The United States Army (USA) is the largest branch of the
United States Armed Forces and performs
land-based military operations. It is one of the seven
uniformed services of the United States and is designated as the
Army of the United States in the United States Constitution, Article 2, Section 2, Clause 1 and United States Code, Title 10, Subtitle B, Chapter 301, Section 3001. As the oldest and most senior branch of the U.S. military in order of precedence,
 the modern U.S. Army has its roots in the
Continental Army, which was formed (14 June 1775) to fight the
American Revolutionary War (1775–1783)—before the United States of America was established as a country.
 After the Revolutionary War, the
Congress of the Confederation created the United States Army on 3 June 1784 to replace the disbanded Continental Army.
 The United States Army considers itself descended from the Continental Army, and dates its institutional inception from the origin of that armed force in 1775.
As a uniformed
military service, the U.S. Army is part of the
Department of the Army, which is one of the three military departments of the
Department of Defense. The U.S. Army is headed by a civilian senior appointed civil servant, the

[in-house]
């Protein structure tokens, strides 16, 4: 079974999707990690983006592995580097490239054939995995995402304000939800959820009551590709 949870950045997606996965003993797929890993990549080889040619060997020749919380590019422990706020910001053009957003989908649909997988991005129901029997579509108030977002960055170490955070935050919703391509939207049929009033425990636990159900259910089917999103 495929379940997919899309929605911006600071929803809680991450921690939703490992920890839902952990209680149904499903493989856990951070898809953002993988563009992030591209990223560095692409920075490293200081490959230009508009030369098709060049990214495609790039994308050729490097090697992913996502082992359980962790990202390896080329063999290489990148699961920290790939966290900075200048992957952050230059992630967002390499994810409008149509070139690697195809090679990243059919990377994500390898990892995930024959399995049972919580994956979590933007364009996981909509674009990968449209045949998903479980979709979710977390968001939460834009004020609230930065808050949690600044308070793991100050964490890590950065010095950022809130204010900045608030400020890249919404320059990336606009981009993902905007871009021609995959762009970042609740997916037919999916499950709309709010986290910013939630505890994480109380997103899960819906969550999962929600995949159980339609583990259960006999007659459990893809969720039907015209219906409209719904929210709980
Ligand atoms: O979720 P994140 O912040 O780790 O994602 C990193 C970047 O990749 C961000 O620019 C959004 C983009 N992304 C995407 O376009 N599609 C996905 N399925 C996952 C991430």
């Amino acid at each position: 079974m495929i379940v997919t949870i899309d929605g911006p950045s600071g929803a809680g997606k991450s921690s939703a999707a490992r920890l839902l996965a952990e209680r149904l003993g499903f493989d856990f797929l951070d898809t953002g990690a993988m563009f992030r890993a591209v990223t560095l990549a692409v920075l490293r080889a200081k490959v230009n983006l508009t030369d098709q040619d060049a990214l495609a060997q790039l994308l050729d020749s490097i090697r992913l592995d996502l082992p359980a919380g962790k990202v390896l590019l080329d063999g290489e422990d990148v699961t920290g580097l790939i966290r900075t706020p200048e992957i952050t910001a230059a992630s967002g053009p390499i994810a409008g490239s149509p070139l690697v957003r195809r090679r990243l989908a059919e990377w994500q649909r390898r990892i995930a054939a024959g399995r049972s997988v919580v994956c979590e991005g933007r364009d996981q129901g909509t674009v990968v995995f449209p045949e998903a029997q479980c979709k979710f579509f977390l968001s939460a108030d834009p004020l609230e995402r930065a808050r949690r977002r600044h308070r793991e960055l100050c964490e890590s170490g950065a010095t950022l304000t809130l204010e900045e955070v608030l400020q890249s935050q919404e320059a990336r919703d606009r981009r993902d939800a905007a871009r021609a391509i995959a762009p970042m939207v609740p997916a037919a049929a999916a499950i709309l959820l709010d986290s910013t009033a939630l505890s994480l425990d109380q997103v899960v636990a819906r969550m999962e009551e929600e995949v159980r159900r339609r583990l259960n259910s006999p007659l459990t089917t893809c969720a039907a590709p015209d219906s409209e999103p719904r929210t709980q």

Secretary of the Army (SECARMY) and by a chief
military officer, the
Chief of Staff of the Army (CSA) who is also a member of the
Joint Chiefs of Staff. In the
fiscal year 2017, the projected end strength for the
Regular Army (USA) was 476,000
Army National Guard (ARNG) had 343,000 soldiers and the
United States Army Reserve (USAR) had 199,000 soldiers; the combined-component strength of the U.S. Army was 1,018,000 soldiers.
 As a branch of the armed forces, the mission of the U.S. Army is "to fight and win our Nation's wars, by providing prompt, sustained, land dominance, across the full range of military operations and the spectrum of conflict, in support of combatant commanders".
 The branch participates in conflicts worldwide and is the major ground-based offensive and defensive force of the